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Observations of shear and vertical stability from a neutrally buoyant float

Authors

  • Eric Kunze,

  • A. J. Williams III,

  • Melbourne G. Briscoe


Abstract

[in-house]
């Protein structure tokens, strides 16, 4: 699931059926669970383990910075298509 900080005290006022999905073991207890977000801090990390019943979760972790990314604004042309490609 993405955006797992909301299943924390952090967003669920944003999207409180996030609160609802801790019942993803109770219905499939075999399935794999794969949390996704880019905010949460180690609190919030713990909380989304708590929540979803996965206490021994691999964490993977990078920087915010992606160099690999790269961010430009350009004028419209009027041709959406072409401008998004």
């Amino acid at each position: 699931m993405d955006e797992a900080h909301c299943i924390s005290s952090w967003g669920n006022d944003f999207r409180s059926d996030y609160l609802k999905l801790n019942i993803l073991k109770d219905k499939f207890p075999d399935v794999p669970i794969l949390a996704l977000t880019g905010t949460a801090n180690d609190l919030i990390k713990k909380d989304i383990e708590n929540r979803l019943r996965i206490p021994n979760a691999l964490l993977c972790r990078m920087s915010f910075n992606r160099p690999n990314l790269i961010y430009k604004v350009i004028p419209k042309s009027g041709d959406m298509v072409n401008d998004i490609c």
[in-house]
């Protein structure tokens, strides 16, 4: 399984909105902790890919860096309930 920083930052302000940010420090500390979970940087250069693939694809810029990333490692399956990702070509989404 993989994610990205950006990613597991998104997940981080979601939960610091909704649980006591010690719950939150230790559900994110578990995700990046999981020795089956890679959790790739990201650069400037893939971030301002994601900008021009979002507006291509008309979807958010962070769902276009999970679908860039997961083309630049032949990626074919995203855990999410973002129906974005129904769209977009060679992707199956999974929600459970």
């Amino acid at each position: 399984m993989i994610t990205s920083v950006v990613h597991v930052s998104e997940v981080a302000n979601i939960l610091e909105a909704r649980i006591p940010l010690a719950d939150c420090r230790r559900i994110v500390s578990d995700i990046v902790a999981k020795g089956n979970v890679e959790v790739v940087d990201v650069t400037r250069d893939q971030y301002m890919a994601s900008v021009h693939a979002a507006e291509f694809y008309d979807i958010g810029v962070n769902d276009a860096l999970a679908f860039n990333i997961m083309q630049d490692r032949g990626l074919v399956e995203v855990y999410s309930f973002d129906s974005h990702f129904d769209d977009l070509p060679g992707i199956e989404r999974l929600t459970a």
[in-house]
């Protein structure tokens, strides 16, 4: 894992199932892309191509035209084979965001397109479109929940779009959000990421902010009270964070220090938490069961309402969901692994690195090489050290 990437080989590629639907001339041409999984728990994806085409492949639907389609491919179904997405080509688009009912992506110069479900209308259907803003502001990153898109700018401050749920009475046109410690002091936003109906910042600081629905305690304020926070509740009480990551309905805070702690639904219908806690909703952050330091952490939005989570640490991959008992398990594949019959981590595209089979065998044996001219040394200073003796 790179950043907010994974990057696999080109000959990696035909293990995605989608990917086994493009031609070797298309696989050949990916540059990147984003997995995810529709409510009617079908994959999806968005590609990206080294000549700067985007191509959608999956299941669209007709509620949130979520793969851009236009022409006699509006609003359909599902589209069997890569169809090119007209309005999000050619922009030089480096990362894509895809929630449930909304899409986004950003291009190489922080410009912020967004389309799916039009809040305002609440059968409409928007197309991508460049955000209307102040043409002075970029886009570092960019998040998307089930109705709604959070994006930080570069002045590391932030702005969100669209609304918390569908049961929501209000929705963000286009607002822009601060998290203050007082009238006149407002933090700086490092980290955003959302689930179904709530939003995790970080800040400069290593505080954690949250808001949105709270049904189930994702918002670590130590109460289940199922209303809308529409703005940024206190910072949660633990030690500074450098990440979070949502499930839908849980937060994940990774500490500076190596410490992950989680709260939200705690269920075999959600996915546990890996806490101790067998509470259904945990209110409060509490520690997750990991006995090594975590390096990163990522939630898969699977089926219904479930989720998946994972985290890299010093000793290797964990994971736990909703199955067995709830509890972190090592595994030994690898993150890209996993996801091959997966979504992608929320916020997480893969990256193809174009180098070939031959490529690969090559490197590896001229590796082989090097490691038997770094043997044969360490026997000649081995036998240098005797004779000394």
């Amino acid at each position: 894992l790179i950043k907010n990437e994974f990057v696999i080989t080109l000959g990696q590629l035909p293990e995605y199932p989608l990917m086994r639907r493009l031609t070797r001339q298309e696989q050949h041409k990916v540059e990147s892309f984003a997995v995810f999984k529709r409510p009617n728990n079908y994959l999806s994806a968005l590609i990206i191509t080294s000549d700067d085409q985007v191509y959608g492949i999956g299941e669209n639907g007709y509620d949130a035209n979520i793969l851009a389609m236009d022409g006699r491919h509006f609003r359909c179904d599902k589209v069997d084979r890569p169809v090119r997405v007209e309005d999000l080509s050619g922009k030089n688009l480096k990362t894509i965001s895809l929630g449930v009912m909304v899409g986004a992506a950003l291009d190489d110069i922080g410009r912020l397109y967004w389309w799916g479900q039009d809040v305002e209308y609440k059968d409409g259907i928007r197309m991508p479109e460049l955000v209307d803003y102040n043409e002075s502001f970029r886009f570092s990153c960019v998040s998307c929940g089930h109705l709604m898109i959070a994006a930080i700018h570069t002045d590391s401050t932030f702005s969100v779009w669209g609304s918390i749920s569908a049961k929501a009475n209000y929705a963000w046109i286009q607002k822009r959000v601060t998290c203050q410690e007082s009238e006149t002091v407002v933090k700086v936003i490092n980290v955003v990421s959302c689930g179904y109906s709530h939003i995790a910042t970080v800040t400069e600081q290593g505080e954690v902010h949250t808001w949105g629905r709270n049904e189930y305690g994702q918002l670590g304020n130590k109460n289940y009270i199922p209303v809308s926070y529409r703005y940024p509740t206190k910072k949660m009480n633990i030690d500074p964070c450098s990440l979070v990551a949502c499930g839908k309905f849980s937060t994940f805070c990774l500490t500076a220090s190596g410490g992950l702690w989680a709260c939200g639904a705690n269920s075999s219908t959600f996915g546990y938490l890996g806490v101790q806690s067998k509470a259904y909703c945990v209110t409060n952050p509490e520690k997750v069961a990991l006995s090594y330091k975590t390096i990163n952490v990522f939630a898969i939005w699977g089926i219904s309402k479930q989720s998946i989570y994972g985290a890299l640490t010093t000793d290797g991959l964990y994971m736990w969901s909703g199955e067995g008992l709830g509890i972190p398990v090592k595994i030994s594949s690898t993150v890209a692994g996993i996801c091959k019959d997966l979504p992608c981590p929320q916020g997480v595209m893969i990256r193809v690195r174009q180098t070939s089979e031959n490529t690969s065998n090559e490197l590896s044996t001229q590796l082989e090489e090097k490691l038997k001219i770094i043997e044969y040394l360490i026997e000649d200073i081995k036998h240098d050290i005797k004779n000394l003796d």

Measurements of 1- to 5-m shear and strain from a neutrally buoyant float are used to examine the statistics and causes of shear instability in a 9-day record. “Unstable” conditions (defined as VZ/N > 2 where Vz = |Vz|) are due to higher-than-average shear rather than lower-than-average buoyancy frequency and there are no instances of unstable buoyancy frequency, or overturns, on the ≥0.5-m spacing of the thermistors. Shear is dominated by upward propagating near-inertial motions. Unstable events were more frequent when a near-inertial wave packet occupied the water parcel tracked by the float. Groups of unstable events occur roughly every 5–7 hours at scales <2.5 m and much less often at larger scales. Events typically last 10 min (one buoyancy period) or longer. These time scales appear to be controlled by vertical advection of ∼1-m fine structure past the float sensors so do not represent the intrinsic time scales of instability. Turbulent and mixing quantities are estimated from these fine-scale measurements, giving a dissipation rate of ε ∼ (2.3–16) × 10−10 W/kg and an eddy diffusivity of Kρ ∼ 3 × 10−6 m2/s, in agreement with direct microstructure estimates. Therefore the float adequately resolves those quantities needed to estimate turbulent dissipation and could be used to monitor turbulent mixing in the ocean.

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